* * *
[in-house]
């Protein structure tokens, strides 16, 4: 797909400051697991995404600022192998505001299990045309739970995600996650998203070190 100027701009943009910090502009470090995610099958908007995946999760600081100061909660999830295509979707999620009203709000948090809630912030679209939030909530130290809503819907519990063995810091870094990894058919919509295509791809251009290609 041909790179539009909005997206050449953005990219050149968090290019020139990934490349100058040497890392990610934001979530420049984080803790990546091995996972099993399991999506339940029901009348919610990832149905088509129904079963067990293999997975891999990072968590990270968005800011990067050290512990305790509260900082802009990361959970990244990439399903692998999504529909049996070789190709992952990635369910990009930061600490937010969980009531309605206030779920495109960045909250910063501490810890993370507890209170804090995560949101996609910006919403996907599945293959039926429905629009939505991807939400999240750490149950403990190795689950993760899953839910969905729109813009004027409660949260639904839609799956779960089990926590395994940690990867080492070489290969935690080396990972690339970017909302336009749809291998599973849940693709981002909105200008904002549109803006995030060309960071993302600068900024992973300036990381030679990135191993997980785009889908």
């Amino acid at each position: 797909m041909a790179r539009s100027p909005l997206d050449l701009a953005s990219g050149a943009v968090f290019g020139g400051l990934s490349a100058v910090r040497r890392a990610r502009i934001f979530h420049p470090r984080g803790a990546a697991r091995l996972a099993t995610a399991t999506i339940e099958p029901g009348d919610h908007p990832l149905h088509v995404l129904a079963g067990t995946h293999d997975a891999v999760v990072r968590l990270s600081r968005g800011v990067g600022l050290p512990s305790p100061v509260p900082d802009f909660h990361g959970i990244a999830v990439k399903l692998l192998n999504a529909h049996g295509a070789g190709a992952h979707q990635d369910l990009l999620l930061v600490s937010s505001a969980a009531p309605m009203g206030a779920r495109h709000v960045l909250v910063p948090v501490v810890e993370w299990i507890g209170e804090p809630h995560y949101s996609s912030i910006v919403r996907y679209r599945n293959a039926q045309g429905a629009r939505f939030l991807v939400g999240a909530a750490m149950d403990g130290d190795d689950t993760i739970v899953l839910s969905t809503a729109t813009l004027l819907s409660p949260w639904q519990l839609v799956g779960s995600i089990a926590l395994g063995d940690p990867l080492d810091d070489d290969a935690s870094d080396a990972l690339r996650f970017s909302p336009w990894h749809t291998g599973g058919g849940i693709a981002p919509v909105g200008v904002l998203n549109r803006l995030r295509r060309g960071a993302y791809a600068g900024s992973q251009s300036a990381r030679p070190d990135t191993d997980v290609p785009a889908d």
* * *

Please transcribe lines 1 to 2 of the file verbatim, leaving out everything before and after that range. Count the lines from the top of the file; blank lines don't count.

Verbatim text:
[in-house]
């Protein structure tokens, strides 16, 4: 797909400051697991995404600022192998505001299990045309739970995600996650998203070190 100027701009943009910090502009470090995610099958908007995946999760600081100061909660999830295509979707999620009203709000948090809630912030679209939030909530130290809503819907519990063995810091870094990894058919919509295509791809251009290609 041909790179539009909005997206050449953005990219050149968090290019020139990934490349100058040497890392990610934001979530420049984080803790990546091995996972099993399991999506339940029901009348919610990832149905088509129904079963067990293999997975891999990072968590990270968005800011990067050290512990305790509260900082802009990361959970990244990439399903692998999504529909049996070789190709992952990635369910990009930061600490937010969980009531309605206030779920495109960045909250910063501490810890993370507890209170804090995560949101996609910006919403996907599945293959039926429905629009939505991807939400999240750490149950403990190795689950993760899953839910969905729109813009004027409660949260639904839609799956779960089990926590395994940690990867080492070489290969935690080396990972690339970017909302336009749809291998599973849940693709981002909105200008904002549109803006995030060309960071993302600068900024992973300036990381030679990135191993997980785009889908």